One of the first questions you ask when shooting on a snowy day is "what color is my snow?" When things are supposed to be all white, that's precisely the time you should worry about color.
My snow is gray -- This is a common problem. Your camera is designed to average all the bright and dark and expose for 18 percent gray. That works for most shots where you have a wide range of light to dark colors. When your scene is all white, it confuses your camera, and your photos show your whites as gray. To make sure you get true whites, overexpose your image by one to two stops. In many cameras, you can select +1 on your exposure compensation dial.
My snow is blue -- Sometimes your camera will record snow with a slight blue tint. If you shoot in raw format, this is usually not an issue, but if you are shooting in jpg format, you might find that you need to adjust your white balance settings. Try daylight or shade settings, but for best results, use a custom white balance.
My snow is white -- Excellent. You've captured the perfect blanket of white. Now it's time to find some bright colors to contrast against the snow. Color will add more life to your photos, as well as provide ingredients for powerful composition.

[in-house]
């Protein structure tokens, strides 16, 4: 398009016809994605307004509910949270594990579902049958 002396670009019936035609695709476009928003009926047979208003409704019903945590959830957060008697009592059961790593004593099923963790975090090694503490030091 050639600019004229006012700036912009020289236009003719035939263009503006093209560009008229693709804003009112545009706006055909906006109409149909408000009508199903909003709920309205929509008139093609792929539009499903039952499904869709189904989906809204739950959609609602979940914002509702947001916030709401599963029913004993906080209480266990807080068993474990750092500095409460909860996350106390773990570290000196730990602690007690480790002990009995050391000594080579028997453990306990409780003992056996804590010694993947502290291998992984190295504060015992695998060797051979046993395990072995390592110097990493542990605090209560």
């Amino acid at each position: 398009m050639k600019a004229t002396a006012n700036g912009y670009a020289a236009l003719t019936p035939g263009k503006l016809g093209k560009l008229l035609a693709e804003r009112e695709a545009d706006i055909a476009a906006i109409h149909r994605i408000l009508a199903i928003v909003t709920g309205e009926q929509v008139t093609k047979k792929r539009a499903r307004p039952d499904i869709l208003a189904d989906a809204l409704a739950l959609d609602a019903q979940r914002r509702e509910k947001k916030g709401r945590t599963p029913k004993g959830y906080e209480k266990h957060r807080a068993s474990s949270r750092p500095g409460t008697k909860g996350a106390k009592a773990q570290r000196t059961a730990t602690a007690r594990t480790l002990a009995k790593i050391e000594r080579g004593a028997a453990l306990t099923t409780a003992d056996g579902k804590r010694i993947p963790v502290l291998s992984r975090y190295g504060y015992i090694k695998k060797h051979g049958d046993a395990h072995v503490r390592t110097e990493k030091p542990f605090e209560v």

Other things to remember.
Keep your battery alive -- Batteries die quickly in colder weather. Keep spare batteries in your pockets or near to your body where they will be warmer. Swap them out frequently to keep them 'still going.'
Go for Golden -- Here's another color tip: Early in the morning and late afternoon are the best times to shoot because the angle of the sun casts longer shadows and adds more contrast than in the middle of the day.
Chances are on most snow days, you will look out your window to admire the pure blanket of white. Who knew that once you grabbed your camera, there would be so many other colors to consider?